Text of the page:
By Bike: You can rent bikes at the tourist office. One scenic cycle route takes you from Stavanger to the beach at Sola.

Currency & Best Way to Get Money

Currency is the Norwegian krone (NOK). For updated currency-conversion figures, visit or Most shops and restaurants will accept credit cards, but there are ATM's (called minibanks) throughout the harbor area if you need to withdraw cash. There are two by the tourist office, on either side of the Spare Bank building. You can also change bills only at the tourist office.


Norwegian is a varied language, with two written forms -- Nynorsk and Bokmal. When speaking, Norwegians use their own regional dialects but generally can understand each other. Most people speak excellent English, as kids learn it in school from an early age.

A few key phrases to know include: hallo (hello); tak (thank you); ja (yes); and nei (no).

Food and Drink

Norwegian fare centers on fish and local meat, as well as berries from the area such as cloudberries, strawberries, raspberries and lingonberries. Fish is often served cold -- think gravlax (salt-cured salmon) or lutefisk (fish steeped in lye) -- or as fish soup; meats might be reindeer, elk or even whale. A yummy, and affordable, treat is a Norwegian waffle served with jam and sour cream, or even the caramel-flavored brown goat's cheese.

In Stavanger, restaurants line the harbor; many are housed in old warehouses and are an easy walk from the cruise ship. You will also find a few scattered among the shops of the pedestrian area between the Petroleum Museum and the tourist office. Prices will be higher than you're used to at home.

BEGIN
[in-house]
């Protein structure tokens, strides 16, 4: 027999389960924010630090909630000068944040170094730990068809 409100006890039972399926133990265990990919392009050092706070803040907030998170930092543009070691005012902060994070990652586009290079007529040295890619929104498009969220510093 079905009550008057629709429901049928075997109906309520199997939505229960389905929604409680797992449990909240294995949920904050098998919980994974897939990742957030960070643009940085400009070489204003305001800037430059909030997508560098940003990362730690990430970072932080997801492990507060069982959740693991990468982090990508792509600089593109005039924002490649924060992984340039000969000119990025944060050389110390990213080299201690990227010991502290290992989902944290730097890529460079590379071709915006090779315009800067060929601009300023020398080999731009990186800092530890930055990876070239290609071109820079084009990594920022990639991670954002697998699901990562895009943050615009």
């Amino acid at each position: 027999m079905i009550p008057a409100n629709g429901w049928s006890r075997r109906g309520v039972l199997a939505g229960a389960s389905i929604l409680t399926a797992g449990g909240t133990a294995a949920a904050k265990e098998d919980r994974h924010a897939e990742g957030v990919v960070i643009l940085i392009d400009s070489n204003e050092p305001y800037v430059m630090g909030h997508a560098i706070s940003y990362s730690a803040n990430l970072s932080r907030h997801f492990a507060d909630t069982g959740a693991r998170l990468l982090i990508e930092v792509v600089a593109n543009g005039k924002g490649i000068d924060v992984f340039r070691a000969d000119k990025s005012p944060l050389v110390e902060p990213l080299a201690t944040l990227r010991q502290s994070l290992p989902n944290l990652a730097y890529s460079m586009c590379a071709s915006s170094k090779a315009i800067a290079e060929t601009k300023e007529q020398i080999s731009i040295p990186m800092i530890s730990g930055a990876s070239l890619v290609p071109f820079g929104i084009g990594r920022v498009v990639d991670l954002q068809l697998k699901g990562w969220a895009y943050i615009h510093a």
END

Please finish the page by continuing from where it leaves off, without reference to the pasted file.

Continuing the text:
Restaurant Renaa: One of Norway's top chefs, Christopher Davidsen, operates three restaurants in one Stavanger location -- and two are open for lunch. For affordable (by Norwegian standards) sandwiches in a cute cafe setting or to go, head to Renaa Express. Or for a sit-down bistro experience, dine at Matbaren. (Breitorget 6, but enter from Bakkegata; open Monday to Saturday from 11 a.m. to 1 p.m., Sunday 1 p.m. to 10 p.m.)

Fisketorget (Fish Market): For seafood and nothing else, Fisketorget is located at the top of the harbor, next to the actual fish market. The family-operated restaurant and shop offers a selection of fish and shellfish. (Strandkaien 31; open Monday to Wednesday, 11 a.m. to 9 p.m., Thursday to Saturday 11 a.m. to midnight)

NB Sorensens Dampskibsexpedition: A harborfront location with a mouthful of a name, this purveyor of traditional food offers two dining experiences. Choose the ground floor for a pub atmosphere and outdoor seating and the upper level for a nice, sit-down meal featuring local ingredients. (Skagen 26; +47 51 84 38 20;; open Monday to Wednesday 11 a.m. to midnight, Thursday to Saturday 11 a.m. to 2 a.m., Sunday 1 p.m. to 11 p.m.)

Sjohuset Skagen: Try whale or reindeer for lunch with a view of the harbor at Sjohuset Skagen, located in an old warehouse building right on the waterfront. (Skagenkaien 13; open Monday to Saturday 11:30 a.m. to 11 p.m., Sunday 1 p.m. to 9:30 p.m.)


Sweaters and knitwear with Norwegian designs make beautiful souvenirs but can be quite expensive. For true quality, try Dale of Norway (one of the largest producers of traditional Norwegian sweaters; Skagen 4) or Oleana (women's fashions in a variety of local wools; Kirkegate 31). Both have shops in the warren of shopping streets between the tourist office and Petroleum Museum, and sweaters will run you hundreds of dollars.

For more affordable souvenirs, look for troll figurines and cheese slicers (apparently invented in Norway), often with a moose or other decoration on the handle. A large souvenir shop is located in the Stavanger Port Authority building along the harborfront.